What it’s Like to be Me

Jen Sullivan
2 min readJun 29, 2023
Me with my dog during a mental health break from work in 2016

Originally published on the author’s blog on March 12, 2023.

Random comment the other day: what is it like to be me?

It’s stressful, that’s what it’s like.

You get to solve everyone’s problems and be empathetic, but rarely do you receive the same in return. Partially because others cannot comprehend the workings of your mind…because it doesn’t work like most people’s. And when that stress becomes too much, you’re labeled as dramatic, negative, pessimistic, or, the one that personally pisses me off, a “whiner.” This is your entire life.

Everyone has simple solutions to all of your problems, except they are things you’ve already tried and didn’t work. They work for others, but not you because your mind works differently.

You are usually expected to do what is best for everyone else, regardless of how that affects you. And you do it because you’re the hero.

Nothing you do is ever good enough, so eventually you just stop trying. And when you finally crack because you’ve been under far too much pressure, no one will help you put yourself back together. No one CAN help because they don’t think like you. And the ones that do are struggling to keep themselves sane.

You are supposed to magically get better by pretending you are fine or reading books that are written by “experts.” You are supposed to see expensive specialists who will put you on medication that makes everything worse. In essence, you aren’t supposed to be you because, in society’s eyes, there is something wrong with you.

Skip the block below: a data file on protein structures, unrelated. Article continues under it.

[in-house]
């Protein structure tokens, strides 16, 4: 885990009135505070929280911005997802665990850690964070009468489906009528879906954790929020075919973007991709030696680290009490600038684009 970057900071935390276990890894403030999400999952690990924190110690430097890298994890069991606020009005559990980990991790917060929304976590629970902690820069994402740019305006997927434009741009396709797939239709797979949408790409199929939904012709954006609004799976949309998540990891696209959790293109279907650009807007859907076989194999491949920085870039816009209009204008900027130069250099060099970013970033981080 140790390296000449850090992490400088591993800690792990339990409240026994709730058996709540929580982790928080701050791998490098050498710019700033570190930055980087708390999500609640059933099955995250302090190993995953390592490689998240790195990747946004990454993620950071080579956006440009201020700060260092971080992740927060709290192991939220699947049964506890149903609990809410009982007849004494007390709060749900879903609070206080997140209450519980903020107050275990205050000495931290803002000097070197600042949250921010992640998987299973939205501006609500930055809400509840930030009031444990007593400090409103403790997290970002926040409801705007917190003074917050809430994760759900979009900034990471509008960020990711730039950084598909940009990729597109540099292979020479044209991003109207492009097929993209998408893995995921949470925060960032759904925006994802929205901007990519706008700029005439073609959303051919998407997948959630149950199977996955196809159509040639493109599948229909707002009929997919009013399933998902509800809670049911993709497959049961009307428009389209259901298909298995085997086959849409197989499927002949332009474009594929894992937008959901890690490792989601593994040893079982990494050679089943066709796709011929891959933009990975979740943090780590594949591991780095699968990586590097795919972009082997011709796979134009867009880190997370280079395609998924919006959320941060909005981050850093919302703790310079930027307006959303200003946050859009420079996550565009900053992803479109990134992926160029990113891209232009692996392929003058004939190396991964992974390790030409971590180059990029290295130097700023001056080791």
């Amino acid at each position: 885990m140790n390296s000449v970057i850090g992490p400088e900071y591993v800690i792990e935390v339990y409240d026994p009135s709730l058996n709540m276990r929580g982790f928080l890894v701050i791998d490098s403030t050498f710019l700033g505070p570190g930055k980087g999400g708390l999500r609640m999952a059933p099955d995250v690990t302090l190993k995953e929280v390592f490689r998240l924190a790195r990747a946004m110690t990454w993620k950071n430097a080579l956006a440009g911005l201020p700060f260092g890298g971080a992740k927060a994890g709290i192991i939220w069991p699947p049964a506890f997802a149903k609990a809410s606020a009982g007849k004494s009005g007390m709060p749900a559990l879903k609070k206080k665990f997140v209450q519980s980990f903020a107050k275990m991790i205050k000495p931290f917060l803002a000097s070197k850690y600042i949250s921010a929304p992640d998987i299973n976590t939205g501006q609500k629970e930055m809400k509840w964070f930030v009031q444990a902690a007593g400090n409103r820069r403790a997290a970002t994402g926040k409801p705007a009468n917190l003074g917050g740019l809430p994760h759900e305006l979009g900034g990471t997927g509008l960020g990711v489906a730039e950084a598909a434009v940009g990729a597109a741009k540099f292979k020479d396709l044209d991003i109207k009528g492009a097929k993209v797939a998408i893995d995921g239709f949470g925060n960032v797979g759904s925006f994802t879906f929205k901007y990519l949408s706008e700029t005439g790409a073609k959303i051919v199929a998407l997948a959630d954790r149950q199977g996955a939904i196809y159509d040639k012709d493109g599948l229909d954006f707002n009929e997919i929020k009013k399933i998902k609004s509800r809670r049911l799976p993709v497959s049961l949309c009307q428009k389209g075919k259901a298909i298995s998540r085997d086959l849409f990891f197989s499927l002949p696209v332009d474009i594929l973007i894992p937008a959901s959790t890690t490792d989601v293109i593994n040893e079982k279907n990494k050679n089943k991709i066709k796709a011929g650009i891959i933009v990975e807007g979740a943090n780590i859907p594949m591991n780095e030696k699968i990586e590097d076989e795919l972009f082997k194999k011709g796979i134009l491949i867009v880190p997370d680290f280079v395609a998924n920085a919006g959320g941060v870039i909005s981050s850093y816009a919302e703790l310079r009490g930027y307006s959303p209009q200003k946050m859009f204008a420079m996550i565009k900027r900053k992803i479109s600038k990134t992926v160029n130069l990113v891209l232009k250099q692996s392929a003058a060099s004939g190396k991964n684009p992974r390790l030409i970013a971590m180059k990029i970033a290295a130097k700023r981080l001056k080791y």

No one can possibly understand you. Not to the extent that they could ever actually help you. They think you are arrogant because you know you are different. They think you are weird because you don’t think like them. You don’t fit in anywhere.

You sink into a pit of anxiety, depression, and despair. You pass the time with things that are boring and you sleep more than usual because you have no energy. You continue on because you know that “this too shall pass.”

Eventually, your brain starts to rebound and you feel yourself returning to normal. YOUR normal, not the “normal” of society. Because you’re special. You continue the best you can until your brain recovers and you can be the hero once more.

And then you start the cycle all over again.

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Jen Sullivan

I am a gamer, a geek, and a gardener, among many things. I enjoy writing as a way to share with others. You'll find no AI content here--I am a real writer.